Research Bites: We remember what we think about

28 June 2018

What does it mean?

Put simply, we will only remember something if we have paid attention to it. Lesson planning, therefore, should focus primarily on the thinking that students will do in the lesson.

What does the evidence tell us?

Daniel Willingham has written an excellent chapter on this topic in his book Why Don’t Students Like School?. For a student to remember an idea, she needs to have entertained it in her working memory – otherwise, there is no chance that it will transfer to long-term memory. Willingham also writes “Things that create an emotional reaction will be better remembered, although an emotional response is not always necessary for learning.” Repetition is also less effective than we might think: we can see something countless times but not learn it. A £5 note provides a classic example of this. You may have looked at one innumerable times, but could you draw one from memory? Probably not. That’s because when you think about a £5 note you think about its value, not its appearance.

How can teachers mobilise the evidence?

  • Regularly ask questions that challenge students to think about subject material. A common misconception is that students will only learn if they have to answer ‘hard’ questions. In actual fact, questions need not be fiendishly difficult; instead, they should allow students to think productively about the subject material.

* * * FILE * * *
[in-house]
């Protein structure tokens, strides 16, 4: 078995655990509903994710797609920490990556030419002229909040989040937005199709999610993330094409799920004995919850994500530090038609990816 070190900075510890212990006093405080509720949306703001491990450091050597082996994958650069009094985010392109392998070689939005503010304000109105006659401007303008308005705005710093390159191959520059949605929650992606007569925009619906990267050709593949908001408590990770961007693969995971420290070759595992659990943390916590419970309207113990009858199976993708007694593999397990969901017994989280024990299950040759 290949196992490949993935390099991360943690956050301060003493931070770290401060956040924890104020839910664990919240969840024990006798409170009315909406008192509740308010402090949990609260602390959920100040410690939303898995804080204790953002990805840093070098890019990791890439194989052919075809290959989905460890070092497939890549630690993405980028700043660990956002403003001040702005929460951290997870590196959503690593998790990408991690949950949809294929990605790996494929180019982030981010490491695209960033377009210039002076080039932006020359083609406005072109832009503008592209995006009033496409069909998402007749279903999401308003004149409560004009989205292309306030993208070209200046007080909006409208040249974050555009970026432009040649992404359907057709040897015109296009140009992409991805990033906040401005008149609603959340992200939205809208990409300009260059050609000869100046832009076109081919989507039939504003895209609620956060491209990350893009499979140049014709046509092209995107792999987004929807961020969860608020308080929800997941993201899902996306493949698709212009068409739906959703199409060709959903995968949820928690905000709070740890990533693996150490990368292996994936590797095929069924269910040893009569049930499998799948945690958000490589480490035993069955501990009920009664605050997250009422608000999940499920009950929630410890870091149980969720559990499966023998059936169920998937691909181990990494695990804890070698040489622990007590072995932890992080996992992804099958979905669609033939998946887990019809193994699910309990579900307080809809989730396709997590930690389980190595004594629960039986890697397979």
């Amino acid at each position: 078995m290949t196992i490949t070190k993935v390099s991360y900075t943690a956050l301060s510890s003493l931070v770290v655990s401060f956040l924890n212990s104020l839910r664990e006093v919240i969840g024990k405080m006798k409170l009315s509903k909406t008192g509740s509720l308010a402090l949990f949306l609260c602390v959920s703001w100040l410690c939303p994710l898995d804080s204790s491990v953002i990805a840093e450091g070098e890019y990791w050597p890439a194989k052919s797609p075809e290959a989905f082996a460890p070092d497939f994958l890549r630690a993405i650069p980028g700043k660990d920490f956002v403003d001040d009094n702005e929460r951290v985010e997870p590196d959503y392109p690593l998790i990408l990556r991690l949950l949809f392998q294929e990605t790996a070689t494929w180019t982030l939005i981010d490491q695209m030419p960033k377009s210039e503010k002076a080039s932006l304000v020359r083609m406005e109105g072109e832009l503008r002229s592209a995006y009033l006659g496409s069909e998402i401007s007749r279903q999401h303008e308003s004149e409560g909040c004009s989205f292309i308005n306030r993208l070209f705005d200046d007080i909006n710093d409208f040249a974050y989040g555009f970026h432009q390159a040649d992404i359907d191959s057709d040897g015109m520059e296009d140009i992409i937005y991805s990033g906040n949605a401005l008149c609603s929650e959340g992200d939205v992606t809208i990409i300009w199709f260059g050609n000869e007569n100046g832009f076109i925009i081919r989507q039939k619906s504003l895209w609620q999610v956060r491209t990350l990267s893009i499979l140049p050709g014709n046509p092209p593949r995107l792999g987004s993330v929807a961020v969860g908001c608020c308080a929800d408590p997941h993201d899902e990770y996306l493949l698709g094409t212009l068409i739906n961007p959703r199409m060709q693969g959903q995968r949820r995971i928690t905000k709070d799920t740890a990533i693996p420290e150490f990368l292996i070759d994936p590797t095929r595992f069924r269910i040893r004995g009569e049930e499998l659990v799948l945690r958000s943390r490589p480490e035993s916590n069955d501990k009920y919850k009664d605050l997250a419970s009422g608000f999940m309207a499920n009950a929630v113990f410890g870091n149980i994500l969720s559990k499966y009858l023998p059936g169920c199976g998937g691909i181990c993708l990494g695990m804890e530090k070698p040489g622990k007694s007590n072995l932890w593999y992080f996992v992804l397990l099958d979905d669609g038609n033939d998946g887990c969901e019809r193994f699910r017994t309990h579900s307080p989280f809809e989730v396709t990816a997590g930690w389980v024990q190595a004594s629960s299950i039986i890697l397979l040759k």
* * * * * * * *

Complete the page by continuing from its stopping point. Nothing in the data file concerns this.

• Sorting, ranking, comparison and categorisation tasks are excellent ways to promote thinking.
  • Students should think always about meaning. For example, a word search is a fairly ineffective tool for teaching as it involves thinking about the letters in words, rather the meaning of words. A crossword is more effective: you have to think about a word’s meaning to solve a problem.

Further information

Daniel Willingham’s Why Don’t Students Like School? is required reading.

This paper also summarises Willingham’s ideas.

 

Posted on 28 June 2018
Posted in: Blog, Evidence
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